Astrometric (A) measurements of the position of the target star in the sky as a function of time can be used to detect the inclination, and consequently the true mass of the companion. But despite several trials (van de Kamp 1969; Neuhaeuser et al. 2008), the precision of these measurements has not been high enough to verify the planetary nature of RV companions.

With the aid of telescopes and instruments capable of high-precision astrometry (SIM, GAIA, PRIMA, etc.); however, this situation is about to change. With an estimated astrometric precision of future telescopes of 1.0 $\mu $as (Unwin et al. 2008) or 8-10 $\mu $as (Casertano et al. 2008; Derie et al. 2002), it will be possible to determine the masses of the already detected RV companions. It is commonly assumed that these detections require observational periods longer than the orbital period of the target system to be able to detect the periodic signal. Here we test this assumption in detail.

In this article we simulate astrometric and RV measurements to study the possibility of detecting planetary companions of nearby stars with various observational timelines. The goal is to find the minimum timeline required for detecting a planetary companion using high-precision RV and astrometric measurements. These two sources of data are combined by means of Bayesian inference, and the probability densities of orbital and inertial reference frame parameters are sampled using Markov Chain Monte Carlo (MCMC) (Metropolis et al. 1953; Hastings 1970) to find the full global solution to this multidata inverse problem (see Ford 20052006; Maness et al. 2007). Also, the probability densities are sampled to calculate the realistic error bars for parameters and to determine whether a positive detection has been made or not. We also analyse the RV measurements of HD 154345 (Wright et al. 2008) alone and together with simulated astrometric measurements to estimate the minimum observational timeline of astrometry for the detection of the true mass of HD 154345 b.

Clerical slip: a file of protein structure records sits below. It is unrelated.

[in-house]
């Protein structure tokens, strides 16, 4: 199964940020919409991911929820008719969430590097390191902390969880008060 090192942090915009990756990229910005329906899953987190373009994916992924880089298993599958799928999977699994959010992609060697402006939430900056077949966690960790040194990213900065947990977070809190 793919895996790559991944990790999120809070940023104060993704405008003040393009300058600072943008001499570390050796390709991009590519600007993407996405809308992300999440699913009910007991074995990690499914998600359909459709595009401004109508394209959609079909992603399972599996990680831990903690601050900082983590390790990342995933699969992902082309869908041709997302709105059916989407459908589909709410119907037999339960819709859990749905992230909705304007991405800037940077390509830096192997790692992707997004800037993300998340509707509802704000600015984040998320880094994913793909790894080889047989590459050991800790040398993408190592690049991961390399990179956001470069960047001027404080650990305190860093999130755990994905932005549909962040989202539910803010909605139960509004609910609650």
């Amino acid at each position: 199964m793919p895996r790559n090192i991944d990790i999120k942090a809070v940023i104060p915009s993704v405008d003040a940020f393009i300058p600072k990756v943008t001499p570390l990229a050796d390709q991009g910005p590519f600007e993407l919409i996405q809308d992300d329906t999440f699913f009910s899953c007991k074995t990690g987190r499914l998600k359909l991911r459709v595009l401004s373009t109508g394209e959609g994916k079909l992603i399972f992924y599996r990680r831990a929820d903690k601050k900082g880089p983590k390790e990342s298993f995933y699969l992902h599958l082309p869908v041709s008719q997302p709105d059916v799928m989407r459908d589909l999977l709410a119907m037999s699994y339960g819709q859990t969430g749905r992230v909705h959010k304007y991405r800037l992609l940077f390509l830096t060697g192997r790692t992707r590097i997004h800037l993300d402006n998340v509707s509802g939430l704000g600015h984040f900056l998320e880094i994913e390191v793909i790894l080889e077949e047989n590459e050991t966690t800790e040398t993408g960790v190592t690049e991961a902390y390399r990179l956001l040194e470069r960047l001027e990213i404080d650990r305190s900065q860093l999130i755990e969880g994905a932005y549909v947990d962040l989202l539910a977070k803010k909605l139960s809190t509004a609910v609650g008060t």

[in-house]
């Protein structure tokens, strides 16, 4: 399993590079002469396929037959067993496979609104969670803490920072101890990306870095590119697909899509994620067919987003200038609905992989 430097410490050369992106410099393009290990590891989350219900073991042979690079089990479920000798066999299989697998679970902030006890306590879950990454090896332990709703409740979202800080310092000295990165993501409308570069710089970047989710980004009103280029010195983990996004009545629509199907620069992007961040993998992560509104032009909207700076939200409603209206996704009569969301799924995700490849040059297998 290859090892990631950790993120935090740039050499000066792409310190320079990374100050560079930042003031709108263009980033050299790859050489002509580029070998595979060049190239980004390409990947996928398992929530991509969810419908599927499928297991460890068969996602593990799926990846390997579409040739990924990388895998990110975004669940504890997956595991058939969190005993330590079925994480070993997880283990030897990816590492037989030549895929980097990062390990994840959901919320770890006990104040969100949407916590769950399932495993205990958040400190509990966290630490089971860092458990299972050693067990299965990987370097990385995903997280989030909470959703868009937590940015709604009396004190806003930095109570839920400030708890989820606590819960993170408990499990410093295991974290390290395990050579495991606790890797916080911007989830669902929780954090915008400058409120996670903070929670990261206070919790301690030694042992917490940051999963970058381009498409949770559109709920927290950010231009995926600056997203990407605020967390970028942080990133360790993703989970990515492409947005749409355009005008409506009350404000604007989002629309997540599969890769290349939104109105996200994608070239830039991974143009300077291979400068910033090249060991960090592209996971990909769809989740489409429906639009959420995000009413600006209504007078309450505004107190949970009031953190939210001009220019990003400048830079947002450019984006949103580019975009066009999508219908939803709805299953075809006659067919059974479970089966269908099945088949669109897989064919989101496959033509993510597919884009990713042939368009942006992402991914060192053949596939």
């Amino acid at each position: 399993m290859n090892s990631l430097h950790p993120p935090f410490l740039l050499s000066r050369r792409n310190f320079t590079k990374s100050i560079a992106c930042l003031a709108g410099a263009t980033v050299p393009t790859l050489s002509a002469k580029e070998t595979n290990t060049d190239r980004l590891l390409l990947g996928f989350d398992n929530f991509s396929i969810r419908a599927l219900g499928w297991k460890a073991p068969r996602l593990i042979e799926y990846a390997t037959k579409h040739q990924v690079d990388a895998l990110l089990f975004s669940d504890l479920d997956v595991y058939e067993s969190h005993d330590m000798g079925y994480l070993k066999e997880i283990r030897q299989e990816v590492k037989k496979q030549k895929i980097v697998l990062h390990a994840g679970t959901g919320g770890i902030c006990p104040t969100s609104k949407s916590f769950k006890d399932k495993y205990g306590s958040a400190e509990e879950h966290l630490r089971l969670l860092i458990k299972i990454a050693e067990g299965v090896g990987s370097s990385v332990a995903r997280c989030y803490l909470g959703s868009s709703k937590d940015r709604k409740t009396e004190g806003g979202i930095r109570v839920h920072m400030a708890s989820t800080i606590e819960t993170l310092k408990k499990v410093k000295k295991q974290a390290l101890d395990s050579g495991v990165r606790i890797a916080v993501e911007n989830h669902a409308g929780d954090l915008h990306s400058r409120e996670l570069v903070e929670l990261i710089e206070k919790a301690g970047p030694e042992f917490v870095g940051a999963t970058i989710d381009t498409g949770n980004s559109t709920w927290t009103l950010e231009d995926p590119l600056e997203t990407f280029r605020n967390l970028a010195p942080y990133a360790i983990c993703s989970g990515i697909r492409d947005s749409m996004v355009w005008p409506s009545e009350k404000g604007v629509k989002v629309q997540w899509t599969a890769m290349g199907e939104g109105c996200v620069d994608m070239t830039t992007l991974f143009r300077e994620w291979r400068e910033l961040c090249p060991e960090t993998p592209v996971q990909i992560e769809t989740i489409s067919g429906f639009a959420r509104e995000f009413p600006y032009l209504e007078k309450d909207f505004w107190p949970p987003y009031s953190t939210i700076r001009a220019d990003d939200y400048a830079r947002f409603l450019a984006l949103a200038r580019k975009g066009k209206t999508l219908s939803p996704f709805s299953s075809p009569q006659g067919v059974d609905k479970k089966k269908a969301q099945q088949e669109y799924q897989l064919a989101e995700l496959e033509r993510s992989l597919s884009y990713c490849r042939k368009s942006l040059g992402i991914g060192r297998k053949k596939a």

2 Modelling the data

The motion of a planet around a star was treated as a simple two-body system, with masses $m_{\star}$ and $m_{\rm p}$ for the star and the planetary companion, respectively. In Cartesian coordinates, when the gravitational forces between the possible other planets in the system are assumed negligible, the column position vector of the star with respect to the barycentre of the system can be expressed as a function of time (t) as (e.g. Green 1985)

\begin{displaymath}
\begin{array}{lll}
\vec{R}(t) & = & \vec{R}(0) + \dot{\vec{R...
...) -e] \\
& & + \vec{Q} \sqrt{1-e^{2}} \sin E(t) ,
\end{array}\end{displaymath} (1)

where E is the eccentric anomaly, satisfying the Kepler equation $E - e \sin E = 2 \pi n (t-t_{0})$, and n = P-1 is the orbital frequency, P the orbital period and t0 the time of periastron. The velocity and position $\dot{\vec{R}}(0)$ and $\vec{R}(0)$ w.r.t. the observer are some constant vectors defining the inertial reference frame. Vectors $\vec{P}$ and $\vec{Q}$ are constant vectors, defined as

\begin{displaymath}%
\left\{\begin{array}{ll}
\vec{P} = a_{\star} ( \vec{l} \c...
...\cos \Omega, - I \sin \Omega, \sin i). \\
\end{array}\right.